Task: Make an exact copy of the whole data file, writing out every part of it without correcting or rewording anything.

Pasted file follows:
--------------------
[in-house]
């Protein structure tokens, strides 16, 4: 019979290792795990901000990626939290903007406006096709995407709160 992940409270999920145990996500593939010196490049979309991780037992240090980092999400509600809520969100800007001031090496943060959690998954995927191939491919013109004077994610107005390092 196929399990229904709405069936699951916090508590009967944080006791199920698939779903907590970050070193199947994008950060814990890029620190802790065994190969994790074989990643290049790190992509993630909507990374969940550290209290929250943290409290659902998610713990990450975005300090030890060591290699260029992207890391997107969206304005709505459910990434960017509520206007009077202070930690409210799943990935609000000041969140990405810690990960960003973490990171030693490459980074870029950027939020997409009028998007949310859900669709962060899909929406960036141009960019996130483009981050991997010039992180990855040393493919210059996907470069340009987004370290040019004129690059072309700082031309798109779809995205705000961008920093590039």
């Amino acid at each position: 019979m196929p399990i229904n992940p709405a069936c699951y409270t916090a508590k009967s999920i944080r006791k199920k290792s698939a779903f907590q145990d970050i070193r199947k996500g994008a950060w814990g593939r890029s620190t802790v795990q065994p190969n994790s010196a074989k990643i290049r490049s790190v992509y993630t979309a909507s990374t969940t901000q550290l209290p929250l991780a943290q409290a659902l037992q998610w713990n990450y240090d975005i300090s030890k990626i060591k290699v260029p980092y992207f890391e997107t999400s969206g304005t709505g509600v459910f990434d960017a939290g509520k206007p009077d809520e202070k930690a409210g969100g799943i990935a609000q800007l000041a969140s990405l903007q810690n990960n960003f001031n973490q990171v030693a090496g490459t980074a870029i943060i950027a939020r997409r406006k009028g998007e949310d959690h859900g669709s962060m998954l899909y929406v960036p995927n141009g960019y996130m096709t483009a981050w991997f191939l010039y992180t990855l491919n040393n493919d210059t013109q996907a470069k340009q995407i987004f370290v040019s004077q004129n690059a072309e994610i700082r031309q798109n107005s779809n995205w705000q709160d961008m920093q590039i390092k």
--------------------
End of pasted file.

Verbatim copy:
[in-house]
């Protein structure tokens, strides 16, 4: 019979290792795990901000990626939290903007406006096709995407709160 992940409270999920145990996500593939010196490049979309991780037992240090980092999400509600809520969100800007001031090496943060959690998954995927191939491919013109004077994610107005390092 196929399990229904709405069936699951916090508590009967944080006791199920698939779903907590970050070193199947994008950060814990890029620190802790065994190969994790074989990643290049790190992509993630909507990374969940550290209290929250943290409290659902998610713990990450975005300090030890060591290699260029992207890391997107969206304005709505459910990434960017509520206007009077202070930690409210799943990935609000000041969140990405810690990960960003973490990171030693490459980074870029950027939020997409009028998007949310859900669709962060899909929406960036141009960019996130483009981050991997010039992180990855040393493919210059996907470069340009987004370290040019004129690059072309700082031309798109779809995205705000961008920093590039």
């Amino acid at each position: 019979m196929p399990i229904n992940p709405a069936c699951y409270t916090a508590k009967s999920i944080r006791k199920k290792s698939a779903f907590q145990d970050i070193r199947k996500g994008a950060w814990g593939r890029s620190t802790v795990q065994p190969n994790s010196a074989k990643i290049r490049s790190v992509y993630t979309a909507s990374t969940t901000q550290l209290p929250l991780a943290q409290a659902l037992q998610w713990n990450y240090d975005i300090s030890k990626i060591k290699v260029p980092y992207f890391e997107t999400s969206g304005t709505g509600v459910f990434d960017a939290g509520k206007p009077d809520e202070k930690a409210g969100g799943i990935a609000q800007l000041a969140s990405l903007q810690n990960n960003f001031n973490q990171v030693a090496g490459t980074a870029i943060i950027a939020r997409r406006k009028g998007e949310d959690h859900g669709s962060m998954l899909y929406v960036p995927n141009g960019y996130m096709t483009a981050w991997f191939l010039y992180t990855l491919n040393n493919d210059t013109q996907a470069k340009q995407i987004f370290v040019s004077q004129n690059a072309e994610i700082r031309q798109n107005s779809n995205w705000q709160d961008m920093q590039i390092k």